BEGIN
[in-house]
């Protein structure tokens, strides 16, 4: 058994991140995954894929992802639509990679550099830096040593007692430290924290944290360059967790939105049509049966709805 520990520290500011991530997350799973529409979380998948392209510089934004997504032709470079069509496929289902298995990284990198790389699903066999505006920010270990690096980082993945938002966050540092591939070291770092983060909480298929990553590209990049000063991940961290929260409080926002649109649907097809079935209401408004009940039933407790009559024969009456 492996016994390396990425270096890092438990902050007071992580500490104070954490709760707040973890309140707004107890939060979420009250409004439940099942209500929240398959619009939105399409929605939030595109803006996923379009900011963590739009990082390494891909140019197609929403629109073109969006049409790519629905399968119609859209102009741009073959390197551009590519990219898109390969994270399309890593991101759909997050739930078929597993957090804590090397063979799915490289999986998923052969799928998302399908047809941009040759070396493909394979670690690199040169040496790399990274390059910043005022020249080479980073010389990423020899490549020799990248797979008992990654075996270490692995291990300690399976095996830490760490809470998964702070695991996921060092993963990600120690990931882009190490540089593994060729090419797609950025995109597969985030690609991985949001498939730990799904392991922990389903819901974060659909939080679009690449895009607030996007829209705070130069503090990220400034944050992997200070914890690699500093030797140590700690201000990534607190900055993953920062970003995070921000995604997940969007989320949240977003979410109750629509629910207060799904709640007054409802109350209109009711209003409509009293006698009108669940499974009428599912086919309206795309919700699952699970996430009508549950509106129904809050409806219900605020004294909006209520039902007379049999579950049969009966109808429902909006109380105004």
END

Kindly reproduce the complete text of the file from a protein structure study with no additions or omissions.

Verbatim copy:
[in-house]
């Protein structure tokens, strides 16, 4: 058994991140995954894929992802639509990679550099830096040593007692430290924290944290360059967790939105049509049966709805 520990520290500011991530997350799973529409979380998948392209510089934004997504032709470079069509496929289902298995990284990198790389699903066999505006920010270990690096980082993945938002966050540092591939070291770092983060909480298929990553590209990049000063991940961290929260409080926002649109649907097809079935209401408004009940039933407790009559024969009456 492996016994390396990425270096890092438990902050007071992580500490104070954490709760707040973890309140707004107890939060979420009250409004439940099942209500929240398959619009939105399409929605939030595109803006996923379009900011963590739009990082390494891909140019197609929403629109073109969006049409790519629905399968119609859209102009741009073959390197551009590519990219898109390969994270399309890593991101759909997050739930078929597993957090804590090397063979799915490289999986998923052969799928998302399908047809941009040759070396493909394979670690690199040169040496790399990274390059910043005022020249080479980073010389990423020899490549020799990248797979008992990654075996270490692995291990300690399976095996830490760490809470998964702070695991996921060092993963990600120690990931882009190490540089593994060729090419797609950025995109597969985030690609991985949001498939730990799904392991922990389903819901974060659909939080679009690449895009607030996007829209705070130069503090990220400034944050992997200070914890690699500093030797140590700690201000990534607190900055993953920062970003995070921000995604997940969007989320949240977003979410109750629509629910207060799904709640007054409802109350209109009711209003409509009293006698009108669940499974009428599912086919309206795309919700699952699970996430009508549950509106129904809050409806219900605020004294909006209520039902007379049999579950049969009966109808429902909006109380105004």